Work-At-Home Momma: Michelle

Mommas in general are super, SUPER busy and stretched to the limit. Then, these mommas throw in a job on top of that super busy schedule and do it all while staying home with their children. Nap time is now spent working, after bed time is now spent working and sometimes first thing in the morning is spent plugging in a couple of more hours on the clock. All of this so they can afford to stay home with their kiddos. It’s a hard task, but worth it.

Today’s work-at-home momma is Michelle who lives in Murfreesboro, Tennessee with her husband Wade and her son Malachi (2) and they have a baby girl due in July. Michelle has a Bachelor of Science degree in Bible. She has worked as a children’s home houseparent and various other jobs. Growing up, she was volunteering with her church youth group when she realized her love of working with youth.

As an adult, she returned to school to get her Bachelor of Science in Math Education. Since then, she has taught math in a men’s federal correctional facility, a junior college and at both alternative and traditional public high schools. “The inmates were the best behaved students of all of the places I worked,” Michelle pointed out.

As she and her husband began thinking about family, she started researching different teach-from-home opportunities. “We both value the opportunity for me to stay home with our kids until they head to kindergarten,” Michelle said.

Ordinary Momma WAHM Michelle and Malachi

Michelle came across North Carolina Virtual Public School. The entire curriculum is online which meant it was a great fit for Michelle. “All the professional development and department meetings are also online allowing me to continue teaching for them no matter where we live,” Michelle added. This was a wonderful fit for Michelle, as some online schools require you to be available to attend in person staff meetings. “I used to get nervous (and embarrassed) when my son would start fussing while I was on a phone conference with a parent or school,” Michelle continued, “but over time I’ve learned they’re generally understanding.”

Michelle struggles with balancing her “kids” she cares about and teaches in school versus her own child she teaches and loves for life. Most of her students don’t reach out much, so it is a big deal when the students initiate conversation. When they do reach out, no matter the time of day, I want to jump and help. “When my son is also fighting for my attention, I feel guilty if I don’t put the work off until later. I remind myself that I spend the majority of my time with him, but I also know that he will only be little for a short time.”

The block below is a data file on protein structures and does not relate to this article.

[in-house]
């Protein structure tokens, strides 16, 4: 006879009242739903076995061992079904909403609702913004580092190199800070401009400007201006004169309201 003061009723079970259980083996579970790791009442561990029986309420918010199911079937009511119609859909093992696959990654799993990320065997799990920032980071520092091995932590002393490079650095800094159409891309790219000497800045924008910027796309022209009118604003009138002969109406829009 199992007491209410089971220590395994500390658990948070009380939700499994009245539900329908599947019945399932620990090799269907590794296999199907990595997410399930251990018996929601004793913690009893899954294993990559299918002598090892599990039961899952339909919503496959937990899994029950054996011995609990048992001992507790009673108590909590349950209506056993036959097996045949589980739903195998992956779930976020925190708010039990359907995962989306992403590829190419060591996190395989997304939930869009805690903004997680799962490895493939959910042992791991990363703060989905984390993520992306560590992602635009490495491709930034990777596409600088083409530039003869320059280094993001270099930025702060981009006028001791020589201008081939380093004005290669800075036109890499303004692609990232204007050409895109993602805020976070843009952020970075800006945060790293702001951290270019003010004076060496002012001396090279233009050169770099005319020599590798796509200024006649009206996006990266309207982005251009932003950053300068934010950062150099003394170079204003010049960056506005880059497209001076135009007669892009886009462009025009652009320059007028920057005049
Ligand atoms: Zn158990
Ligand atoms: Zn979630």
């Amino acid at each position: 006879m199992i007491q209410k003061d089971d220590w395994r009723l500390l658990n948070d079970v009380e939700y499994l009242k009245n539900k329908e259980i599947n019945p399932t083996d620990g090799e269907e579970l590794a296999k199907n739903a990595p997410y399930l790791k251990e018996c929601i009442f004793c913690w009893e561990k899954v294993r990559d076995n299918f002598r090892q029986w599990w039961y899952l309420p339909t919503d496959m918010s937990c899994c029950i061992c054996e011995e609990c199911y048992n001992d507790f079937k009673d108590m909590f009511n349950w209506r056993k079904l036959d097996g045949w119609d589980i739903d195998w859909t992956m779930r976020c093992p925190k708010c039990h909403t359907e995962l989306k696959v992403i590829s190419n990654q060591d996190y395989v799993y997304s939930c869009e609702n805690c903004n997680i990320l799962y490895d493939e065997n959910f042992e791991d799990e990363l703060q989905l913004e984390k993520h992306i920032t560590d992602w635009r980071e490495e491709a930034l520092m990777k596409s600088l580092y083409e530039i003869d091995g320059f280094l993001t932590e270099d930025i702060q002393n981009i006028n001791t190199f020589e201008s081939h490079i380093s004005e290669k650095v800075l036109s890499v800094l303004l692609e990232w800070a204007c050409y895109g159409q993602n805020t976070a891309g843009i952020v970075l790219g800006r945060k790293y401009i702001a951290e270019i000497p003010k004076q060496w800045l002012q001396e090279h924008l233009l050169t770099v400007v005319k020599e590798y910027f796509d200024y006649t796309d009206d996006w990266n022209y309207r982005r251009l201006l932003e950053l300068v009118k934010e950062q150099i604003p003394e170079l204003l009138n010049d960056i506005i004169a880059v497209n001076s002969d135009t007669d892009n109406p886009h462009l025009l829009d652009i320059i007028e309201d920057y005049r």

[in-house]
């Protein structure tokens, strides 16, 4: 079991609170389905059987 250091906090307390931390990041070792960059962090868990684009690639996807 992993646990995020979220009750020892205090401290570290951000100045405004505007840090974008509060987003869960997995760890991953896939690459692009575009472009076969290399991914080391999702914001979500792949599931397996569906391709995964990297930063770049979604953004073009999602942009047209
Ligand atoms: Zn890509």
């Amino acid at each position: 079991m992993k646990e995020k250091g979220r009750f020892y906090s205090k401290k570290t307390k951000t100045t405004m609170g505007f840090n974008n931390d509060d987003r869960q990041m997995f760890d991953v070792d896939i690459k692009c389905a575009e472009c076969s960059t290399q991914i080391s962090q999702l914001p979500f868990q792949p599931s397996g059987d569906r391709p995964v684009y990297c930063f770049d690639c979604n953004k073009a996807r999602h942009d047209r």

Since becoming a work-at-home momma, Michelle struggles with the similar fears and anxieties as most moms. Am I ignoring my son? Am I allowing him to watch too much television just so I can grade school work in peace? “Last Spring, my student load got to be so much that we hired a babysitter two days a week so that I could get my work done before midnight,” Michelle shared, “I wondered if it was worth it to pay someone to do my job as a mother so I could do my job as a teacher?”

Michelle had to really evaluate where she had her values placed and requested to transfer to a different area at the school. This transfer allows her to set her class size and it has been much easier to balance her time. Limiting the number of students has completely changed her stress level. “I don’t even care that I’m making less money because I have my sanity back.  It also helps me to go on date nights with my hubby or friends to have adult time away.  I find it refreshing,” Michelle pointed out.

Ordinary Momma WAHM Michelle Malachi

When asked to share some advice for mommas considering starting their own business and working from home, Michelle suggested that you

make sure you are doing something you love. “I get excited explaining logarithms or showing a student how to graph with polar coordinates. Students may think I’m a huge nerd, but I own it.”

Guilt is something all moms experience at one point or another. In an effort to combat that guilt, Michelle gave herself advice (whether or not she listens to her own advice is another story). She reminds herself to let a student wait. Family comes first. A student can wait until after family dinner or a game of Candyland. Michelle explained “I feel this great sense of urgency when someone needs help, when in reality they will usually be fine waiting until later in the evening once my son is in bed or until the next day during my office hours.”

Michelle explains her struggles of getting her mind off of her students.”I am often lying in bed thinking about a new way to explain something or wondering if I reached a certain student. I may always be present in my my home physically, but not always mentally.”  As it is in face-to-face teaching, it’s hard to stop thinking about school out of concern for the students and their understanding/wellbeing.

Leave a Reply

Your email address will not be published. Required fields are marked *